Kanhaiya Lal, J.
1. Premsukh Das held a decree for money against Anwa(sic)ul Hasan. In execution of which he attached certain property. Before that attachment Anwarul Hasan had died and is daughter-in-law, the present plaintiff-respondent, had been impleaded as his legal representative. The plaintiff respondent objected to the attachment of the said property, c ntending that it did not belong to Anwarul Hasan, the deceased juagment debtor. Her objection was disallowed by the Court executing the decree out appeal that objection was upheld and the order of the Appellate Court was finally confirmed by this Court.
2. Meanwhile the property attached had been sold by auction in execution of that decree and purchased by the defendant-appellant Balwant Singh. The present suit was tiled by the plaintiff respondent for the recovery of possession of that properly or in the alternative for the recovery of Rs 500 the value of the said property. Both the auction-purchaser and the decree holder were made parties to the suit. The Court of first instance dismissed the claim but the lower Appellate Court decreed it.
3. The first question for consideration is, whether Section 144 of the Code of Civil Procedure barred the claim. That provision allows restitution to be made against the decree-holder who obtain any benefit under decree which is afterwards revered on appeal. It does not allow restitution to be made against a third party. The auction purchaser in the present instance was not the decree-holder and Section 144, Civil Procedure Code has therefore, no application. The object of that section is to place the parties to a decree in the position which they would have occupied but for such decree or such part thereof as has been varied or revered and the relief allowed by that provision can only be clained against the party to such a decree obtaining the benefit prior to such variation or reversal.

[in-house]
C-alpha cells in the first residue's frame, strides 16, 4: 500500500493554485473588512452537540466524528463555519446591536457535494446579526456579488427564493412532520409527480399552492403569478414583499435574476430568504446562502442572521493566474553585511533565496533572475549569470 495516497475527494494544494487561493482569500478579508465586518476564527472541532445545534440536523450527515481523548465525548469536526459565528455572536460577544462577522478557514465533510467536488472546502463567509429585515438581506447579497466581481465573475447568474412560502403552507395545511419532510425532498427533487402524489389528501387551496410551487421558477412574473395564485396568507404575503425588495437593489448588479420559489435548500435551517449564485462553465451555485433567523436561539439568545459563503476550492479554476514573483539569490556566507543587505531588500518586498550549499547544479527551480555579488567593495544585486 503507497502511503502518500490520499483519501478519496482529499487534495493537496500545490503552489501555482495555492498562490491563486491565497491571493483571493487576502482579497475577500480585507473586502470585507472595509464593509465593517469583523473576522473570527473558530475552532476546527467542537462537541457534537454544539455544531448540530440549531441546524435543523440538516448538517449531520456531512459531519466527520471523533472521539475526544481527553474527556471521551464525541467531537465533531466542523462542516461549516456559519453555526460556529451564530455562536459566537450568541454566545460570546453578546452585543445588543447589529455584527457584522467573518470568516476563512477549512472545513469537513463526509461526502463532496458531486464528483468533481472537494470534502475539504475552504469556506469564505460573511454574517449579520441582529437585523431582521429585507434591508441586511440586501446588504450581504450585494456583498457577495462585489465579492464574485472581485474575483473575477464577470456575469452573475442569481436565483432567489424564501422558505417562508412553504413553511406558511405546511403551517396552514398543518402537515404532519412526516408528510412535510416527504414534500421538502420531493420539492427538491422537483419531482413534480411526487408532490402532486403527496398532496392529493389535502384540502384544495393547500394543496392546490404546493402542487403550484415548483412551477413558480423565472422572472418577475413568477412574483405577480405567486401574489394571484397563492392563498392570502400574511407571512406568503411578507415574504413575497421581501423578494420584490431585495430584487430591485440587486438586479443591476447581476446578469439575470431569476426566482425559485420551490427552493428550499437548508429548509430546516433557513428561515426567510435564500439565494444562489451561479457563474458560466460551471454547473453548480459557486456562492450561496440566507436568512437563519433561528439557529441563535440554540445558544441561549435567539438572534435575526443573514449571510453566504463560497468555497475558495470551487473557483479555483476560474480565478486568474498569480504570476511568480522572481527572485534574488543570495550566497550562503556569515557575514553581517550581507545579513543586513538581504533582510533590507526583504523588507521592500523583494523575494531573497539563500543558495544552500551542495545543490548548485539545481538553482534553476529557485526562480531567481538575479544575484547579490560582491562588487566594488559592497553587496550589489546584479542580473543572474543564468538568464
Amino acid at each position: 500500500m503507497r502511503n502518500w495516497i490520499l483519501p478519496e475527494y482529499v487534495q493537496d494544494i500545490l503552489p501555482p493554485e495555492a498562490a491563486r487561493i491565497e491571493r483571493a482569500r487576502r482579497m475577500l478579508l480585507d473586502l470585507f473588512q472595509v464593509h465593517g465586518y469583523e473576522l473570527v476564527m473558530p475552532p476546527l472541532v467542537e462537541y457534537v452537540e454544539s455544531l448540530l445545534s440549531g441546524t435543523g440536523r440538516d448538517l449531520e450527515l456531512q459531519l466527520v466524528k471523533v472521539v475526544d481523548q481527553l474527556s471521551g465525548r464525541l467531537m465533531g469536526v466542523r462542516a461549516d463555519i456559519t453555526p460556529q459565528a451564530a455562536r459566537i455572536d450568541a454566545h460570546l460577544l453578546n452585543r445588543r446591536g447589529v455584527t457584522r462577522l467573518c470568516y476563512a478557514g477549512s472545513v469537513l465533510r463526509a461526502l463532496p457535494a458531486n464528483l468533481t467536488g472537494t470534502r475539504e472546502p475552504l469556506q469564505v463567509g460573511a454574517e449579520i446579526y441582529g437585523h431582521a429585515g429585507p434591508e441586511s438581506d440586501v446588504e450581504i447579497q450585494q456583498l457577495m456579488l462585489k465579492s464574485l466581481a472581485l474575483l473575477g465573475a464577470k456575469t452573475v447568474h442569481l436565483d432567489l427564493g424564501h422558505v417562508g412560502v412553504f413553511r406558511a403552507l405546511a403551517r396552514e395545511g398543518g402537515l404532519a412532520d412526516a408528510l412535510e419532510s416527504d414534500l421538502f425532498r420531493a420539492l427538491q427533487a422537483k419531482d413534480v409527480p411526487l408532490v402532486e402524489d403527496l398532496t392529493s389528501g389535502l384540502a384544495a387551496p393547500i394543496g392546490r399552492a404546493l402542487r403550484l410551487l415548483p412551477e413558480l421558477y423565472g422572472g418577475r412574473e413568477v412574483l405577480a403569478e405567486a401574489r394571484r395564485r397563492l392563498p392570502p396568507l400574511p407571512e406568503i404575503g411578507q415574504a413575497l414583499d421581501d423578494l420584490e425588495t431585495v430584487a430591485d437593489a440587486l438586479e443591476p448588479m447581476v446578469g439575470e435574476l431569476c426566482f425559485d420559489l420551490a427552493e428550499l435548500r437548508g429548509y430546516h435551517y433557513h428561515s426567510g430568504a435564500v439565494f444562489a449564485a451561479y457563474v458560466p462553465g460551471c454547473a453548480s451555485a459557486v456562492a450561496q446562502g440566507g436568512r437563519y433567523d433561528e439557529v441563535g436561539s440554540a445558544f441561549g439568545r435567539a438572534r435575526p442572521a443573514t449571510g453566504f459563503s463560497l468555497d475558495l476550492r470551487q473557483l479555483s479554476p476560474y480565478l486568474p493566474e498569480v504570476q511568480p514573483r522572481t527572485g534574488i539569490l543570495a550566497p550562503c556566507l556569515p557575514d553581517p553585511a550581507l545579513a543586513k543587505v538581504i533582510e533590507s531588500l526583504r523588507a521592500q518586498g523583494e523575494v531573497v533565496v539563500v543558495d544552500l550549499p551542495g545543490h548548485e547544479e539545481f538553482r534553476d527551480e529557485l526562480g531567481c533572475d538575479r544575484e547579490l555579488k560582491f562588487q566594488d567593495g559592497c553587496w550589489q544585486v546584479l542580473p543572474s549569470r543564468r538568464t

4. The next point for consideration is, whether a suit can be maintained under the circumstances against a bona fide auction-pure aser for value who purchased in execution of decree or order which was subsisting on the date on which the execution sale was held. The original judgment-debtor was not, however, found to ave had a saleable interest in the property sold and if he had no salable interest it was immaterial whether the decree was subsisting or not because the court holding the sale would have in that event no jurisdiction to sell the property. The decisions in Rewa Mahton v. Ram Kishen Singh 13 I.A 106 : 14 C 18 : 10 Ind. Jur. 428 : 4 Sar P.C.J. 746 : 7 Ind. Dec. (N.S.) 13 (P.C.) and Zain-ul-abdin Khan v. Muhammad Asghar Ali Khan 15 I.A. 12 : 10 A. 166 : 5 Sar P.C.J. 129 : 6 Ind. Dec. (N.S.) 112 (P.C.) do not apply because in the former case there were cross-decrees, one of which was sufficient to satisfy the other in execution of, which the sale was effected, while in the latter case the decree had been reversed on appeal, the judgment-debtor having in either case a saleable interest in the property, which could have been conveyed by sale to the auction-purchaser. In the present case the finding of the Appellate Court in the proceeding instituted by the present plaintiff again to the sale of the attached property was that it was not liable to sale in execution of the decree; or, in other words, that the original judgment-debtor had no saleable interest therein. The decisions in Pearev Lal v. Hanifunnissa Bibi 34 Ind. Cas. 303 : 14 A.L.J 302 : 38 A. 240 and Dulla v. Shib Lal 36 Ind. Cas. 281 : 14 A.L.J. 846 : 39 A. 47 also do not apply. In the former the judgment debtor had a saleable interest. In the latter the omission to raise an objection prior to the sale operated as a bar,to the suit.
5. It is also contended that the plaintiff-respondent had withdrawn the surplus sale-proceeds and was thereby precluded from suing for the dispossession of the auction-purchaser. But that money was withdrawn before the objection of the plaintiff to the sale of the disputed property was allowed by the Appelate Court. The learned Counsel for the plaintiff-respondent is willing to refund that money to th auction-purchaser either in this suit or in any proceeding which may hereafter be instituted by the auction-purchaser for the refund of the sale-proceeds. It is open to the auction-purchaser to seek his remedy by a separate proceeding, but so far as the present plaintiff-respondent, who is the legal representative of the deceased judgment-debtor, is concerned, it is desirable that she should not be allowed to obtain possess on without refunding the surplus sale-proceeds which she had receiver and appropriated before her objection was finally allowed. The amount so obtained by her was Rs. 63-6-0. The appeal is, therefore, dismissed except in so far that the plaintiff respondent will not be allowed to obtain possession of the disputed properly without refunding to the defendant-appellant the sum of Rs. 63-6-0 obtained by her out of the sale-proceeds. In view of the bona fides of the auction-purchaser, the parties are directed to bear their own costs throughout.